Monthly Archives: March 2014

Tobacco Taxes, Smoking Rates, and Poverty

Some policies appear effective, however, economists, policymakers, and statisticians–not to mention the media–often times misinterpret the data underlying their assertions. Take, for instance, tobacco taxes, which the government levies both as a means of generating revenue and dissuading smokers from purchasing cigarettes.

Nova Scotia’s government collects $0.2352 per cigarette sold, accounting for roughly 3 to 3.5 per cent of own-source revenues (yet, revenues are trending upward). The provincial rate it third highest in Canada and double that of Ontario’s rate. In addition, the government employs several anti-smoking campaigns aimed at discouraging young adults from adopting the habit and encouraging those who already ritualize it to quit.


Graph 1

Graph 1


Smoking prevalence throughout Canada, and in most developed countries, has been decreasing significantly in recent years. Researchers disagree over what caused this decline, although most concede that education and awareness are primarily responsible. There is weaker consensus, however, about the effect of taxation on consumption rates. Proponents of the tax-and-discourage mindset suggest that higher rates dissuade smokers from purchasing their next pack. The evidence suggests something different: higher tax rates typically discourage certain smokers–those who consume tobacco moderately (or, in other words, occasionally)–whereas heavy smokers either turn to the black market or bear the additional cost.

To begin with, consumption rates in Nova Scotia have fluctuated in the last decade, as opposed to declined per se. For instance, Graph 1 tracks smokers as a percentage of Nova Scotia’s population (aged 12+) between 2003 and 2012. Although prevalence is lower in some years compared to others, the frequency is relatively stable at 20 per cent of the population. In fact, there is a tremendous amount of fluctuation in smokers as a percentage of the total population in all age groups recently (Graph 2). Indeed, smoking prevalence decreased steadily in the 1990s and plateaued in the 2000s (yet the trend is slightly downward again since 2009). However, as a percentage of specific age groups, i.e. 45-year-old+ smokers as a percentage of those aged 45+, the rate is much higher (and trending upward since 2003) (Graph 3). This is what drives fluctuation: most teenagers and young adults are smoking less, but their elders are not. In other words, the rate of smoking among the healthiest individuals is low, whereas the rate of smoking among those with declining health is high: the war on smoking succeeded with the millennial generation and failed with its predecessor. Considering the financial burden that high smoking rates among older Canadians places on the country’s healthcare system, the government should consider strategies for reducing their cigarette consumption.

Graph 2

Graph 2


Contributing to black market growth is another worrisome scenario. This not only reduces tax revenues, but also prevents the government from using the tax system to discourage young smokers in the first place. Generally, it thrives as tobacco taxes trend upward, since it presents an economical alternative to those who can no longer afford legal cigarettes, and the larger it becomes, the more likely it is that teenagers and young adults will turn to it. Not to worry, though: when Ottawa raised the federal excise tax on cigarettes from $17 to $21 in January, former Finance Minister Jim Flaherty asserts that any increase in black market activity would be met with an increase in police activity. Yet, hiring more police officers and expending more taxpayer dollars on law enforcement seems counterintuitive.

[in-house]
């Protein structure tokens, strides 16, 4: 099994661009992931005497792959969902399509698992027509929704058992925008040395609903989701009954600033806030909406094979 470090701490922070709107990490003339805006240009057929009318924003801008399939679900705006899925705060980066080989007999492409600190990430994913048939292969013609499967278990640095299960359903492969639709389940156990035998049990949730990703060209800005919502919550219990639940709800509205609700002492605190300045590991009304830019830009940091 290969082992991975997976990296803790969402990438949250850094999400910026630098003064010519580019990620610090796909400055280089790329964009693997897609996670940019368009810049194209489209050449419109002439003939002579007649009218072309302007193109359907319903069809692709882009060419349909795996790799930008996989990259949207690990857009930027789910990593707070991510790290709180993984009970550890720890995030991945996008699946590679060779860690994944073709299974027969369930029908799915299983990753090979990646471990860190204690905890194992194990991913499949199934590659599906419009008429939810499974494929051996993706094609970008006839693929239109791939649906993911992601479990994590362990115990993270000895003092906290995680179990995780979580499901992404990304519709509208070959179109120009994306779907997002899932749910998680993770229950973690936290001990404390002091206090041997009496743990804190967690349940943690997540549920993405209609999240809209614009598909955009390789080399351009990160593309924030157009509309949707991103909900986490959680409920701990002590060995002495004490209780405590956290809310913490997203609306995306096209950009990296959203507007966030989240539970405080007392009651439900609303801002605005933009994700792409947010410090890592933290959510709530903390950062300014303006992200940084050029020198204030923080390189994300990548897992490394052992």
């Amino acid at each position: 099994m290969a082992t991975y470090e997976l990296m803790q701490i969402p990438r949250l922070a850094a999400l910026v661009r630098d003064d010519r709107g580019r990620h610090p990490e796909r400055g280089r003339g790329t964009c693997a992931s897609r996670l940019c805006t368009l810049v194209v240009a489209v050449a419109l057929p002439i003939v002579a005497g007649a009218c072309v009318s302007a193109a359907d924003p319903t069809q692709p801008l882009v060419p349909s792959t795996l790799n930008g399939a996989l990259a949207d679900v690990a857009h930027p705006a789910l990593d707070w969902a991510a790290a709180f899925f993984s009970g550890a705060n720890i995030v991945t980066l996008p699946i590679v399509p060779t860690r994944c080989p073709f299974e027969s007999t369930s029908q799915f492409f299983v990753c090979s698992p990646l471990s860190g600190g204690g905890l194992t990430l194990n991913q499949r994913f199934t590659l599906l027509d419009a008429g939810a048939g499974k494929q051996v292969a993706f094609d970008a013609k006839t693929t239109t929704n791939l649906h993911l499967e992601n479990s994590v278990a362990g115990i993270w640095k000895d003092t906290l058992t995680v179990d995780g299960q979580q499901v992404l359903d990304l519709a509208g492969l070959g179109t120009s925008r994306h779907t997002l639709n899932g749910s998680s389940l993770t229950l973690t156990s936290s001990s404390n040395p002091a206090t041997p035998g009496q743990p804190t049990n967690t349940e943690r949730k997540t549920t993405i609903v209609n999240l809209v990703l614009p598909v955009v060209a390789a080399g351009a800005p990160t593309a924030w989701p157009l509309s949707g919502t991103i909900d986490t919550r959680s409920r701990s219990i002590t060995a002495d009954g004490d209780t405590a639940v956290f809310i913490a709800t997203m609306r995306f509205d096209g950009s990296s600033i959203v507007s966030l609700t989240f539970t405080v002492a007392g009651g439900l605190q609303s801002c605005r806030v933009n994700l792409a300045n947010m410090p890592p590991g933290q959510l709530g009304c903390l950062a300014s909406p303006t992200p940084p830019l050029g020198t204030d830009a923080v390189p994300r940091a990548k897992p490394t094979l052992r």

Ontario and Quebec successfully tackled contraband tobacco by reducing taxes, leading to a dramatic decline in RCMP seizures, as pointed out by the Canadian Taxpayers Federation: “In 1994, Canada’s federal government cut excise tax rates on cigarettes in half, and many provinces, including Ontario, followed suit with their own cuts. Ontario’s tobacco tax decreased by 66 per cent and Quebec’s were slashed by nearly 71 per cent. This was done in an effort to combat widespread cigarette smuggling from on-reserve as well as across the U.S. border, where tobacco was taxed at a fraction of the Canadian levies. Within six years, RCMP seizures of illegal cartons of tobacco dropped by 93.6 per cent.”

The social cost is more disturbing. Poorer individuals tend to consume greater amounts of tobacco than those who are more affluent. This is particularly troubling, as the literature suggests not only that heavy smokers are less likely to quit, in its place turning toward the black market or bearing the cost, but also they are more likely to earn less annually. Higher tobacco taxes, therefore, disproportionately affect low-income Nova Scotian’s who are unlikely to quit and, instead, become poorer.